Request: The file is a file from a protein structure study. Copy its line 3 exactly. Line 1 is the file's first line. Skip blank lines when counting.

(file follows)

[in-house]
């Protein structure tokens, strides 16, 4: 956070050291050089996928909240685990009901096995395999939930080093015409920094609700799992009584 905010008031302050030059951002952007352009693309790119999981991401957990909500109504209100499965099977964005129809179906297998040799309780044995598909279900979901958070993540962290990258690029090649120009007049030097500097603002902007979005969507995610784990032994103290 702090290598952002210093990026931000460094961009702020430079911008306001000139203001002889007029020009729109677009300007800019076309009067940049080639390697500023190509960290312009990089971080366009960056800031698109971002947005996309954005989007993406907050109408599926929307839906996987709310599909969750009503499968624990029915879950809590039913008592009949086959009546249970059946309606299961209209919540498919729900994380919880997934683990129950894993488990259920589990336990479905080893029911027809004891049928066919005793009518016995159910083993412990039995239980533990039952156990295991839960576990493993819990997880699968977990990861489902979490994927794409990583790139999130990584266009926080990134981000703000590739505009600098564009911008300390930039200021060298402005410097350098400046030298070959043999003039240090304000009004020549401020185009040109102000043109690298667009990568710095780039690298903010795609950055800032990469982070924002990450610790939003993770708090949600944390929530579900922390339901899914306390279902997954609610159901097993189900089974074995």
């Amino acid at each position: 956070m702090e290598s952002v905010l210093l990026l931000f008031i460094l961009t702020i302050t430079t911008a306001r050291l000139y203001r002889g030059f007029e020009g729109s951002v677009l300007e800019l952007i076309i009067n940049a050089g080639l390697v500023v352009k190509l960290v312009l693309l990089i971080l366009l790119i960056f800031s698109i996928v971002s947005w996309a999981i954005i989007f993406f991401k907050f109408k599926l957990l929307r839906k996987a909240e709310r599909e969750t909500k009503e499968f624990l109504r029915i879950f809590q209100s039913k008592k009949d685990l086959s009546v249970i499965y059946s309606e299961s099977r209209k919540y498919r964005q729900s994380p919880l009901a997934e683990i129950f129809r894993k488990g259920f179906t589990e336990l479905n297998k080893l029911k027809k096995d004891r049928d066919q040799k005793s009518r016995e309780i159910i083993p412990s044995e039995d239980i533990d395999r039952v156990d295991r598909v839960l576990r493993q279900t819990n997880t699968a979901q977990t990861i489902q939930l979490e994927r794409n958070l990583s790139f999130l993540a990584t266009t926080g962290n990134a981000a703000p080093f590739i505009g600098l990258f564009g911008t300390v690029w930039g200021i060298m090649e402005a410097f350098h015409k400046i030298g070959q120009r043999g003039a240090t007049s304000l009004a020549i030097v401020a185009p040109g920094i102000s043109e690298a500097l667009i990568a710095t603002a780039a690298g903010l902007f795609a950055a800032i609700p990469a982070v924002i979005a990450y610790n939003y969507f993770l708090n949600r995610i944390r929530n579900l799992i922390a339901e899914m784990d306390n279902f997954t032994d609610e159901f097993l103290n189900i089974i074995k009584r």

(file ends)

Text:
């Amino acid at each position: 956070m702090e290598s952002v905010l210093l990026l931000f008031i460094l961009t702020i302050t430079t911008a306001r050291l000139y203001r002889g030059f007029e020009g729109s951002v677009l300007e800019l952007i076309i009067n940049a050089g080639l390697v500023v352009k190509l960290v312009l693309l990089i971080l366009l790119i960056f800031s698109i996928v971002s947005w996309a999981i954005i989007f993406f991401k907050f109408k599926l957990l929307r839906k996987a909240e709310r599909e969750t909500k009503e499968f624990l109504r029915i879950f809590q209100s039913k008592k009949d685990l086959s009546v249970i499965y059946s309606e299961s099977r209209k919540y498919r964005q729900s994380p919880l009901a997934e683990i129950f129809r894993k488990g259920f179906t589990e336990l479905n297998k080893l029911k027809k096995d004891r049928d066919q040799k005793s009518r016995e309780i159910i083993p412990s044995e039995d239980i533990d395999r039952v156990d295991r598909v839960l576990r493993q279900t819990n997880t699968a979901q977990t990861i489902q939930l979490e994927r794409n958070l990583s790139f999130l993540a990584t266009t926080g962290n990134a981000a703000p080093f590739i505009g600098l990258f564009g911008t300390v690029w930039g200021i060298m090649e402005a410097f350098h015409k400046i030298g070959q120009r043999g003039a240090t007049s304000l009004a020549i030097v401020a185009p040109g920094i102000s043109e690298a500097l667009i990568a710095t603002a780039a690298g903010l902007f795609a950055a800032i609700p990469a982070v924002i979005a990450y610790n939003y969507f993770l708090n949600r995610i944390r929530n579900l799992i922390a339901e899914m784990d306390n279902f997954t032994d609610e159901f097993l103290n189900i089974i074995k009584r």